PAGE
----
Twitter India Managing Director has been booked in another case registered by the Uttar Pradesh police, this time over the social media platform putting up a distorted map of India. The police in Uttar Pradesh's Bulandshahr district have lodged an FIR against Twitter India MD Manish Maheshwari and News Partnerships Head Amrita Tripathi, both named as accused and booked under Indian Penal Code section 505 (2) (public mischief). The map in question, which appeared on the career section of Twitter website under the header 'Tweep Life', had shown the Union Territories of Ladakh, Jammu and Kashmir outside India, triggering outrage on social media. Twitter removed that map on Monday evening.
"The world map does not show Ladakh, Jammu and Kashmir as parts of India. This is not a coincidence. This act has hurt the sentiments of Indians, including me," Bajrang Dal's western UP convenor Praveen Bhati said in the complaint.
Twitter India MD Manish Maheshwari and India head Amrita Tripathi booked for allegedly showing wrong map of India on its website. FIR was lodged on the complaint of Bajrang Dal leader Praveen Bhati at Khurja PS in Bulandshahar. pic.twitter.com/QUz4svRReCâ€” Piyush Rai (@Benarasiyaa) June 29, 2021
This is the second case filed against the Twitter India MD. He had earlier been summoned by the Ghaziabad police in connection with its probe into the viral video of an elderly Muslim man being attacked on camera. Maheshwari had moved the Karnataka High Court for relief and the court had restrained the Ghaziabad police from initiating any coercive action against Manish Maheshwari till June 29. On Tuesday, June 28, the Uttar Pradesh government moved the Supreme Court against the relief granted to the Twitter MD.
Earlier, Twitter had drawn similar criticism for showing Leh as part of China. In October last year, Twitter faced backlash after its geotagging feature displayed "Jammu & Kashmir, People's Republic of China" in a live broadcast from Leh's Hall of Fame, a war memorial for fallen soldiers in the Union Territory of Ladakh.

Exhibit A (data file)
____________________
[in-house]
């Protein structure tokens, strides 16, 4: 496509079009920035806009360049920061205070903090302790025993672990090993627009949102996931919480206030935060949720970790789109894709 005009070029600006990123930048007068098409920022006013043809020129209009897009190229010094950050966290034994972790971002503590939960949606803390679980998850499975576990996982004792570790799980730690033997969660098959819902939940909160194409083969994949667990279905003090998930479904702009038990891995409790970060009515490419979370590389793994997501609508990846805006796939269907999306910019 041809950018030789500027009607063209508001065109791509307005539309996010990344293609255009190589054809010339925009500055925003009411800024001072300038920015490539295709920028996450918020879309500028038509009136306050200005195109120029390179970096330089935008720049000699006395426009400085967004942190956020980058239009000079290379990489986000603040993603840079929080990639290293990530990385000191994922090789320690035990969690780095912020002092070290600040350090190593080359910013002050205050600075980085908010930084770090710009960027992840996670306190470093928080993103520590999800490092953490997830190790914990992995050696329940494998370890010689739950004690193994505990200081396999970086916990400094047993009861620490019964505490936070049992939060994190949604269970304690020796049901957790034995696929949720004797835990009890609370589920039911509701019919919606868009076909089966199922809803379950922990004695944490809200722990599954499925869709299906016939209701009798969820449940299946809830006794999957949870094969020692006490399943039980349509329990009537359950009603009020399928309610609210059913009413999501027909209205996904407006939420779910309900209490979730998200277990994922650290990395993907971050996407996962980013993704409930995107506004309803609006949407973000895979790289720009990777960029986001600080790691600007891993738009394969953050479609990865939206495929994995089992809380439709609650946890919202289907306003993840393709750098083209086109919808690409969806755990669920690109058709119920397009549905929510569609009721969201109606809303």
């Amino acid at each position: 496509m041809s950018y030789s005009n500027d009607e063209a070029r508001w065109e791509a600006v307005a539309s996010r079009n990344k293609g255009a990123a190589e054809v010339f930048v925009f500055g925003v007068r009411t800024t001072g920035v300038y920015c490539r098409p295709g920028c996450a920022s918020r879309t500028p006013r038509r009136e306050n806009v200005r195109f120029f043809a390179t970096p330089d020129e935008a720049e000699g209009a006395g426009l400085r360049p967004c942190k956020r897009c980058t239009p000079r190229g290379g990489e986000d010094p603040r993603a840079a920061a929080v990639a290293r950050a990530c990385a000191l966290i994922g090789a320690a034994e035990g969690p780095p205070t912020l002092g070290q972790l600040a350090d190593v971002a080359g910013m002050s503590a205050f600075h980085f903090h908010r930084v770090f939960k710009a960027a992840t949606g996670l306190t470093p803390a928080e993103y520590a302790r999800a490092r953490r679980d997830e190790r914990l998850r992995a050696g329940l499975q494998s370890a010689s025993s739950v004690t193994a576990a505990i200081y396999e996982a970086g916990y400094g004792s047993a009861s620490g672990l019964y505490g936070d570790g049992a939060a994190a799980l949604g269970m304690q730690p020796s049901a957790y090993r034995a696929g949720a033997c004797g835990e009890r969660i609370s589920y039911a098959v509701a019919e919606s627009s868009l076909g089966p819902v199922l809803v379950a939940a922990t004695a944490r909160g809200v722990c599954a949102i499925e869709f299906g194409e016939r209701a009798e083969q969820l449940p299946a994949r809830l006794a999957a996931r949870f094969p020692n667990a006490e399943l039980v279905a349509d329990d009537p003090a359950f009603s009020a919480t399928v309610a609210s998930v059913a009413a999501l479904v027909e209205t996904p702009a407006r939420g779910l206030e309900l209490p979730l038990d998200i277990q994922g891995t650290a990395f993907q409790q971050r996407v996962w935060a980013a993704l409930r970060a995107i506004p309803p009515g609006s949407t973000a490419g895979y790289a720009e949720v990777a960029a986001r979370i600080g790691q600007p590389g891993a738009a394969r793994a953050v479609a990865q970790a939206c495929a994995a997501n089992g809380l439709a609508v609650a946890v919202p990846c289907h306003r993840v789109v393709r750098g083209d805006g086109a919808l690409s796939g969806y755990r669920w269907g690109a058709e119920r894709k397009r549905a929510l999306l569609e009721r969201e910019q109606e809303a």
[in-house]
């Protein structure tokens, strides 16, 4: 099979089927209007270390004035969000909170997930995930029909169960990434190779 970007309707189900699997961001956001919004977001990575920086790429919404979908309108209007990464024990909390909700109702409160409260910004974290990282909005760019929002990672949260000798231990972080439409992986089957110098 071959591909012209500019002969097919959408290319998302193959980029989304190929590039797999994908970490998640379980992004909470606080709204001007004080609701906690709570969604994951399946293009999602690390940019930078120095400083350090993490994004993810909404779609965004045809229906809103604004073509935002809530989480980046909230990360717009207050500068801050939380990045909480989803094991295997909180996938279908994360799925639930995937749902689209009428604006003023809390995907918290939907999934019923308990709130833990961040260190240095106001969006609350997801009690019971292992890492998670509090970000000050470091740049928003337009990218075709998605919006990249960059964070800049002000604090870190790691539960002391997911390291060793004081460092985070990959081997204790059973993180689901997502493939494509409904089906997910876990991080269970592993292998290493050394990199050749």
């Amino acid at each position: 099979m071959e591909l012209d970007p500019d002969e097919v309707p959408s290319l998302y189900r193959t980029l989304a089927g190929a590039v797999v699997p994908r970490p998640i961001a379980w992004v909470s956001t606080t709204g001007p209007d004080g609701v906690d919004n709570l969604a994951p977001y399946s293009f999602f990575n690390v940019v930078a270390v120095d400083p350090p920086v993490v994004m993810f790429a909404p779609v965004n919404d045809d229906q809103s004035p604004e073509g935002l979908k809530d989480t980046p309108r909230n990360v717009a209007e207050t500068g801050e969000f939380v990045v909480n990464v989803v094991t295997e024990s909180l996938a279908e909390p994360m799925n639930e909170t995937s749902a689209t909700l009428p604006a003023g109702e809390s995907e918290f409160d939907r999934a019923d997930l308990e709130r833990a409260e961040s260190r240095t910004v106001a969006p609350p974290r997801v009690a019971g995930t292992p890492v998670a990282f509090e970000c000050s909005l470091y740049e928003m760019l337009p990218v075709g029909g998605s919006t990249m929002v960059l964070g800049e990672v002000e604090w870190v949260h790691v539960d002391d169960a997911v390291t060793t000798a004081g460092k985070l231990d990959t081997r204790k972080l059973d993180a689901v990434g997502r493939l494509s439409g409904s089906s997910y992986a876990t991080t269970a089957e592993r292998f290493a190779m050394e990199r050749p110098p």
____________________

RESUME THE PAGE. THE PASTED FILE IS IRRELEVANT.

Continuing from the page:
The US digital giant has been engaged in a tussle with the Indian government over the new social media rules. The government has confronted Twitter for deliberate defiance and failure to comply with the country's new IT rules, despite repeated reminders. Even in the backdrop of heightened strained relations with the Indian government, Twitter on Friday, June 25, briefly blocked IT Minister Ravi Shankar Prasad from accessing his account over alleged violation of US copyright law â€” a move that was immediately slammed by the minister as being arbitrary and in gross violation of IT rules.
Meanwhile, Twitter's interim grievance officer for India, Dharmendra Chatur, has quit within weeks of taking over the key role.
California-based Jeremy Kessel has now been named as India's grievance redressal officer, on the platform's website - although the appointment does not meet the requirements of new IT rules, which clearly mandate key officers including the grievance officer, to be resident in India.
Twitter and the government have been at loggerheads over multiple instances in the past months, including during the farmers' protest and later when the microblogging platform tagged political posts of several leaders of the ruling party BJP as "manipulated media", triggering a sharp rebuke from the Union government.